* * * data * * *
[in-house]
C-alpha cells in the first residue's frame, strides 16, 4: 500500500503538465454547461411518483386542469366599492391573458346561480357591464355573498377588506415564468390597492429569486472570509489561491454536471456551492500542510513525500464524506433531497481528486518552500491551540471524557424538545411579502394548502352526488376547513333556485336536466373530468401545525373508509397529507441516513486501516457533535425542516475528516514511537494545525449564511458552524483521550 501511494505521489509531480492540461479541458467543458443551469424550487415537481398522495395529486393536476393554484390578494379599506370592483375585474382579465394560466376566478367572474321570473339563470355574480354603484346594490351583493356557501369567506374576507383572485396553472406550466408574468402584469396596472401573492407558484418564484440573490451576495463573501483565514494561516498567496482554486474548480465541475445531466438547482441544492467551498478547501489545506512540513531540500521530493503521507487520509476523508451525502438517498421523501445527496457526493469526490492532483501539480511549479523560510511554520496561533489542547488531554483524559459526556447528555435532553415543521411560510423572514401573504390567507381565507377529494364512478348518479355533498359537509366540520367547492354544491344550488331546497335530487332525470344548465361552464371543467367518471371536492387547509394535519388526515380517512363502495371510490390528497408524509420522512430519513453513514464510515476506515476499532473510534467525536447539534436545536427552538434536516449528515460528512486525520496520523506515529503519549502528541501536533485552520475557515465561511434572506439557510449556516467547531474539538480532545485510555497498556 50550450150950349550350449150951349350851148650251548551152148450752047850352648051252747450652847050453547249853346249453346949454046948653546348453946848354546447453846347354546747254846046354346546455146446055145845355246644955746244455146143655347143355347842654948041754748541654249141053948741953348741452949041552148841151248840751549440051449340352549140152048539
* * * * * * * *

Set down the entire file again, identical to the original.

[in-house]
C-alpha cells in the first residue's frame, strides 16, 4: 500500500503538465454547461411518483386542469366599492391573458346561480357591464355573498377588506415564468390597492429569486472570509489561491454536471456551492500542510513525500464524506433531497481528486518552500491551540471524557424538545411579502394548502352526488376547513333556485336536466373530468401545525373508509397529507441516513486501516457533535425542516475528516514511537494545525449564511458552524483521550 501511494505521489509531480492540461479541458467543458443551469424550487415537481398522495395529486393536476393554484390578494379599506370592483375585474382579465394560466376566478367572474321570473339563470355574480354603484346594490351583493356557501369567506374576507383572485396553472406550466408574468402584469396596472401573492407558484418564484440573490451576495463573501483565514494561516498567496482554486474548480465541475445531466438547482441544492467551498478547501489545506512540513531540500521530493503521507487520509476523508451525502438517498421523501445527496457526493469526490492532483501539480511549479523560510511554520496561533489542547488531554483524559459526556447528555435532553415543521411560510423572514401573504390567507381565507377529494364512478348518479355533498359537509366540520367547492354544491344550488331546497335530487332525470344548465361552464371543467367518471371536492387547509394535519388526515380517512363502495371510490390528497408524509420522512430519513453513514464510515476506515476499532473510534467525536447539534436545536427552538434536516449528515460528512486525520496520523506515529503519549502528541501536533485552520475557515465561511434572506439557510449556516467547531474539538480532545485510555497498556 50550450150950349550350449150951349350851148650251548551152148450752047850352648051252747450652847050453547249853346249453346949454046948653546348453946848354546447453846347354546747254846046354346546455146446055145845355246644955746244455146143655347143355347842654948041754748541654249141053948741953348741452949041552148841151248840751549440051449340352549140152048539